CETA Privacy Issues

Canada and the European Union have been in talks over what is known as the Canada-EU Trade Agreement (CETA) for the past three years. Many observers have pointed out that the process seems to be mostly done behind closed doors, leading some to speculate that the agreement might be a furtive way to get some unpopular provisions ratified. A draft leaked in early 2012 resulted in a lot of concern over the lack of protection for digital civil liberties. This article takes a look at the privacy issues associated with the CETA.

Privacy Controversy over the CETA

Controversy over the Canada-EU Trade Agreement (CETA) arose when a leaked draft of the deal seemed to contain the same wording as the international Anti-Counterfeiting Trade Agreement (ACTA). Of course, the ACTA was rejected by the European Parliament, since it did not meet minimum standards of protecting civil liberties.

One of the major concerns was that signatories were permitted to “order an online service provider to disclose expeditiously to a right holder information sufficient to identify a subscriber whose account was allegedly used for infringement.”

The draft was leaked back in February 2012, and many saw this as tantamount to making ISPs the equivalent to the internet police. Of course, since then, the text has been removed from the CETA. However, a number of other problematic provisions remain.

The Agreement aims to criminalize the circumvention of technical protection measures, including the manufacture, importation, distribution or marketing of software that “is primarily designed for the purpose of circumventing an effective technological measure or has only a limited commercially significant purpose other than circumventing an effective technological measure.”

It’s unclear what a “limited commercially significant purpose” means in this draft of the CETA. However, it does contain provisions which give authorities the right to destroy any “materials and implements predominantly used in the creation or manufacture” of intellectual property-infringing goods.

Furthermore, the CETA aims to protect the power of authorities (already something in the European eCommerce Directive) to order internet service providers (ISPs)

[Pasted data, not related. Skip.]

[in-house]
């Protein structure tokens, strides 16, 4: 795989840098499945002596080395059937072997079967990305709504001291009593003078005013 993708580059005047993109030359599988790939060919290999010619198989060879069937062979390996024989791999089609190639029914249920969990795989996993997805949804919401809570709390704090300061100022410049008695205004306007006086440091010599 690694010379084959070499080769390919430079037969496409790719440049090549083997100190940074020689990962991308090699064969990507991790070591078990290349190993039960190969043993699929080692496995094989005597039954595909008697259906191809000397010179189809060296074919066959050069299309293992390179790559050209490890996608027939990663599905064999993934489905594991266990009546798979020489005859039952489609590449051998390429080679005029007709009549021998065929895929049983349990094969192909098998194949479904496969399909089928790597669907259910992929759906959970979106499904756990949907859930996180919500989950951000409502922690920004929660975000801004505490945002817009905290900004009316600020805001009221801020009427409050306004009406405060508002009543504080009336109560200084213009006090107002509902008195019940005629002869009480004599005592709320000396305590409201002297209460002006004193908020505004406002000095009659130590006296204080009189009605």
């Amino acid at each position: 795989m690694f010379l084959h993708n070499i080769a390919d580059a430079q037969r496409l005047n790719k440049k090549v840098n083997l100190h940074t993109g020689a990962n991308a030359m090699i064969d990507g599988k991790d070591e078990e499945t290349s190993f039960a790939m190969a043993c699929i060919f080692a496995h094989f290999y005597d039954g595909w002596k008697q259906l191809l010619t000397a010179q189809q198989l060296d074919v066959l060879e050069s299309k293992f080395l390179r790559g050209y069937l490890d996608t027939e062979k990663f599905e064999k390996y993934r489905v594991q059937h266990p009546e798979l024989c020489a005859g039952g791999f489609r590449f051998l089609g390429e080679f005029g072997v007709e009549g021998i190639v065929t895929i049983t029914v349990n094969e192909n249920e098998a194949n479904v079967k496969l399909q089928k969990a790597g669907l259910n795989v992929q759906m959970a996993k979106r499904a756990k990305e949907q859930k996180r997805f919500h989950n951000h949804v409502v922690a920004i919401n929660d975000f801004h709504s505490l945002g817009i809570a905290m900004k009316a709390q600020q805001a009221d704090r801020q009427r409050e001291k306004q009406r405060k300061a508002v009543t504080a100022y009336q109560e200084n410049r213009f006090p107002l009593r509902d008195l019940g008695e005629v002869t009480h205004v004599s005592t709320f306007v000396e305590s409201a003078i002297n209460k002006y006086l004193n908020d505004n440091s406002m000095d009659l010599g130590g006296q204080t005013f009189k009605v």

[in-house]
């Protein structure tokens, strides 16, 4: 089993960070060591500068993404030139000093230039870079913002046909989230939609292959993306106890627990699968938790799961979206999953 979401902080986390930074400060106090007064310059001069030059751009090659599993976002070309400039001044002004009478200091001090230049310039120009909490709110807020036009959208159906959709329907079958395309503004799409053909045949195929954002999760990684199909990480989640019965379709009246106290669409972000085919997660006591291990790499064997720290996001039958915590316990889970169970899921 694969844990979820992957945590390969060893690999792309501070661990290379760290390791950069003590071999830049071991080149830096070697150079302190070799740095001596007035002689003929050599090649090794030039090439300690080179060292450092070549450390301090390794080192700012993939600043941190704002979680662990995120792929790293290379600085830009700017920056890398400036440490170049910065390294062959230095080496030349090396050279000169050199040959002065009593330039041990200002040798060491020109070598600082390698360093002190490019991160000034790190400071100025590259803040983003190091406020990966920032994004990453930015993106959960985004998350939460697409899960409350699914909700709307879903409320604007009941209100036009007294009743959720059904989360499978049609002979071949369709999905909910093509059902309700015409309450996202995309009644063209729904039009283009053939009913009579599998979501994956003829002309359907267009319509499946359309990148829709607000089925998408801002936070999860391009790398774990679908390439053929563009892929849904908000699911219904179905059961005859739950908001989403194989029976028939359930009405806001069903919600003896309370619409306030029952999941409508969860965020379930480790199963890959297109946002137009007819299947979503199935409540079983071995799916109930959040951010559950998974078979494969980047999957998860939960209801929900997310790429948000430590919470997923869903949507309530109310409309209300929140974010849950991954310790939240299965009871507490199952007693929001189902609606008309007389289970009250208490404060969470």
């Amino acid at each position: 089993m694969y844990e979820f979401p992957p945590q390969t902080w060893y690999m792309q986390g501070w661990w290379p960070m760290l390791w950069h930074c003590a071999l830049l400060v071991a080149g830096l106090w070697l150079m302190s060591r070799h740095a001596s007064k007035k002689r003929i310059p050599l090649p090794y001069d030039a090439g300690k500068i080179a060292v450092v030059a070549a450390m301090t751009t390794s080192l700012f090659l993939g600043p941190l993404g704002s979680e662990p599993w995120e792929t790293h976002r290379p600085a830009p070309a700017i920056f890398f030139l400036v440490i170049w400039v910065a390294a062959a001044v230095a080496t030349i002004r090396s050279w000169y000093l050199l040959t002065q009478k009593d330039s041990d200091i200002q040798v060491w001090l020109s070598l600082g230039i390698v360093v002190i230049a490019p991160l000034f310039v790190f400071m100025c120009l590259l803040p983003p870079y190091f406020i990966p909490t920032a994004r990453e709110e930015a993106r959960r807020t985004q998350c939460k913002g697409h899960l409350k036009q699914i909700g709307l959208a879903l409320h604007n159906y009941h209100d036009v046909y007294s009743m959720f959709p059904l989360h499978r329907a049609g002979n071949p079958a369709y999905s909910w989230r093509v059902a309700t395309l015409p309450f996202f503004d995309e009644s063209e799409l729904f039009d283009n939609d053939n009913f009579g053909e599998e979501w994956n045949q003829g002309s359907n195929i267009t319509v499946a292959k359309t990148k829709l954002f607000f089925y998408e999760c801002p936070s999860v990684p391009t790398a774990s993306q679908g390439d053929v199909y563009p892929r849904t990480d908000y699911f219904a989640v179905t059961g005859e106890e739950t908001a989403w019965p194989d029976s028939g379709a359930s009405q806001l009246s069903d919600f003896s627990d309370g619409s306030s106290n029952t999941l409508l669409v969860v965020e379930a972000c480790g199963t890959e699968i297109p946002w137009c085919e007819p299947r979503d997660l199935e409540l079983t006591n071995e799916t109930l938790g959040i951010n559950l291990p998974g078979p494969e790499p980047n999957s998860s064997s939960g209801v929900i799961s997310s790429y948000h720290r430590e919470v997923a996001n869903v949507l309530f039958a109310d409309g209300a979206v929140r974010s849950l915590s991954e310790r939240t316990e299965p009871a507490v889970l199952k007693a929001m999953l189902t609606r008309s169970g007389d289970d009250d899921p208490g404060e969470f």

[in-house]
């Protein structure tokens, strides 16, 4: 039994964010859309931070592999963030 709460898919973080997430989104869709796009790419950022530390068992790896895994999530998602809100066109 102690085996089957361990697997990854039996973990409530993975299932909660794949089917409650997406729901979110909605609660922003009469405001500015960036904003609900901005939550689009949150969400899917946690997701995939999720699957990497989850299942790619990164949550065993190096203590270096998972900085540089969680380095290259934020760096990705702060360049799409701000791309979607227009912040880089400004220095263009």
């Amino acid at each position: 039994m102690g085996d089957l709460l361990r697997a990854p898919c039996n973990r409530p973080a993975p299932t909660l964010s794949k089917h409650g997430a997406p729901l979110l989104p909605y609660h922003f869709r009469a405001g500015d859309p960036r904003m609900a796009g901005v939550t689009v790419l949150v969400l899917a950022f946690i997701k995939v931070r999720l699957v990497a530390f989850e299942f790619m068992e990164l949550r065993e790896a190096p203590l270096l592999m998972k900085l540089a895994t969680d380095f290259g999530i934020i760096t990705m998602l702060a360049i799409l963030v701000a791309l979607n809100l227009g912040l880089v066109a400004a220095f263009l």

Is CETA the New ACTA?

Even though the European Parliament voted overwhelmingly to reject the ACTA in July 2012, many observers argue that problematic elements of the ACTA continue in the CETA. According to Canadian law professor Michael Geist:

“Canada and the EU have already agreed to incorporate many of the ACTA enforcement provisions into CETA, including the rules on general obligations on enforcement, preserving evidence, damages, injunctions, and border measures rules. One of these provisions even specifically references ACTA. “

Geist goes on to recommend:

“With anti-ACTA sentiment spreading across Europe, Canada should push to remove the intellectual property chapter from CETA altogether. The move would not be unprecedented. Many of Canada’s free trade agreements feature only limited IP provisions…”

Geist is not alone. The Council of Canadians is another highly visible opponent to the intellectual property chapter. The Council argues that intellectual property laws, such as the CETA, ACTA and the Trans-Pacific Partnership Agreement:

“… ramp up protections for already powerful rights holders and require state authorities to criminalize real and even suspected infractions of those private rights… [These] trade deals are negotiated behind closed doors, which is wrong to begin with but strikingly worse given what’s at stake.”

A tough call…

The Harper government is eager to complete CETA negotiations, maintaining that it will result in a “$12-billion annual boost to Canada’s economy.” While much of the negotiation process has been conducted with little transparency, it’s clear that the talks reach far beyond market access for goods and services, and may determine rules on investment and intellectual property.

In June 2012 it became clear that the pharmaceutical sector was a major area of interest. The EU strongly encouraged Canada to adopt tighter restrictions in intellectual property that would benefit international brand-name drug companies, while at the same time, increase health care costs and hurt generic drug producers.

BC’s Premier Christy Clark is adamant that she and her colleagues will oppose these proposals, as the rise in the cost of drugs is something provincial health care programs cannot afford. A number of leading health economists have estimated that the cost of prescription drugs in Canada would increase by about $2.8 billion annually, if the EU proposals for pharmaceuticals are included in the final CETA. Their estimate doesn’t even include the impact to the generic drug industry itself, or its contribution to life sciences and the manufacturing sector. This means a significantly decreased participation in international markets.

The concern over intellectual property in the pharmaceutical industry is just one of many CETA-related worries.


The Canada-EU Trade Agreement (CETA) has been in the works for the past three years. Along with wide-reaching trade provisions, the CETA also includes rulings on copyright and other intellectual property rights. Privacy and civil liberties watchdogs are wary that the CETA is merely a backdoor way to pass similarly problematic provisions included in the Anti-Counterfeiting Trade Agreement (ACTA), which was roundly rejected earlier in 2012.

CIPP Exam Preparation

In preparation for the Certified Information Privacy Professional/Canada (CIPP/C) exam, and the Certified Information Privacy Professional/Europe (CIPP/E), a privacy professional should be comfortable with topics related to this post, including:

  • Disclosure and transfer – data sharing (CIPP/C; III.B.b.i.)
  • European regulatory institutions (CIPP/E; I.B.)
  • Legislative framework (CIPP/E; I.C.)

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